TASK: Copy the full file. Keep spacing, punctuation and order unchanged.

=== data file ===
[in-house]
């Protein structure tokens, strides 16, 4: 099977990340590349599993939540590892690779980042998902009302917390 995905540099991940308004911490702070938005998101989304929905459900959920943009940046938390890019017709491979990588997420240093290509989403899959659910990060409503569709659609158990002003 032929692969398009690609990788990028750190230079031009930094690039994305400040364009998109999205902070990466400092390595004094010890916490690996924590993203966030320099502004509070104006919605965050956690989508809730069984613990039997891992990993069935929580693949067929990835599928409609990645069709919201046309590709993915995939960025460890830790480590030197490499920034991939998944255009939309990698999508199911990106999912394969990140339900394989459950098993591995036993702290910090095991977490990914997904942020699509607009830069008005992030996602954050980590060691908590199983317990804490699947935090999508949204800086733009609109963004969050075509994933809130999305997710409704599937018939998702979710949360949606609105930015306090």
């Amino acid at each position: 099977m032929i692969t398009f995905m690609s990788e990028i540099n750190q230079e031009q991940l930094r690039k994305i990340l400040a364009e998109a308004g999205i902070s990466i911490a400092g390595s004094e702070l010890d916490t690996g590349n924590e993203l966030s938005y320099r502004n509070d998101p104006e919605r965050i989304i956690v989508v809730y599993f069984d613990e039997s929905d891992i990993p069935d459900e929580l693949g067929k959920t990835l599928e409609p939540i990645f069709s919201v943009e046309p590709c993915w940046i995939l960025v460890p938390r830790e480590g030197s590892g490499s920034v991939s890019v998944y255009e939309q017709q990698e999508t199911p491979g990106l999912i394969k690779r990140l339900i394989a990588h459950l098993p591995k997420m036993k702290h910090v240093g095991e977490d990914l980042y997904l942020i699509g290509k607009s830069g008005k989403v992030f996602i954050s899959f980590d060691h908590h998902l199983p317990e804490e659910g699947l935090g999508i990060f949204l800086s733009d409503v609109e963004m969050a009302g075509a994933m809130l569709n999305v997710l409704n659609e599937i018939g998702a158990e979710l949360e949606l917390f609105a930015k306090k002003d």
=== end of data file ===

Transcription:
[in-house]
């Protein structure tokens, strides 16, 4: 099977990340590349599993939540590892690779980042998902009302917390 995905540099991940308004911490702070938005998101989304929905459900959920943009940046938390890019017709491979990588997420240093290509989403899959659910990060409503569709659609158990002003 032929692969398009690609990788990028750190230079031009930094690039994305400040364009998109999205902070990466400092390595004094010890916490690996924590993203966030320099502004509070104006919605965050956690989508809730069984613990039997891992990993069935929580693949067929990835599928409609990645069709919201046309590709993915995939960025460890830790480590030197490499920034991939998944255009939309990698999508199911990106999912394969990140339900394989459950098993591995036993702290910090095991977490990914997904942020699509607009830069008005992030996602954050980590060691908590199983317990804490699947935090999508949204800086733009609109963004969050075509994933809130999305997710409704599937018939998702979710949360949606609105930015306090």
């Amino acid at each position: 099977m032929i692969t398009f995905m690609s990788e990028i540099n750190q230079e031009q991940l930094r690039k994305i990340l400040a364009e998109a308004g999205i902070s990466i911490a400092g390595s004094e702070l010890d916490t690996g590349n924590e993203l966030s938005y320099r502004n509070d998101p104006e919605r965050i989304i956690v989508v809730y599993f069984d613990e039997s929905d891992i990993p069935d459900e929580l693949g067929k959920t990835l599928e409609p939540i990645f069709s919201v943009e046309p590709c993915w940046i995939l960025v460890p938390r830790e480590g030197s590892g490499s920034v991939s890019v998944y255009e939309q017709q990698e999508t199911p491979g990106l999912i394969k690779r990140l339900i394989a990588h459950l098993p591995k997420m036993k702290h910090v240093g095991e977490d990914l980042y997904l942020i699509g290509k607009s830069g008005k989403v992030f996602i954050s899959f980590d060691h908590h998902l199983p317990e804490e659910g699947l935090g999508i990060f949204l800086s733009d409503v609109e963004m969050a009302g075509a994933m809130l569709n999305v997710l409704n659609e599937i018939g998702a158990e979710l949360e949606l917390f609105a930015k306090k002003d």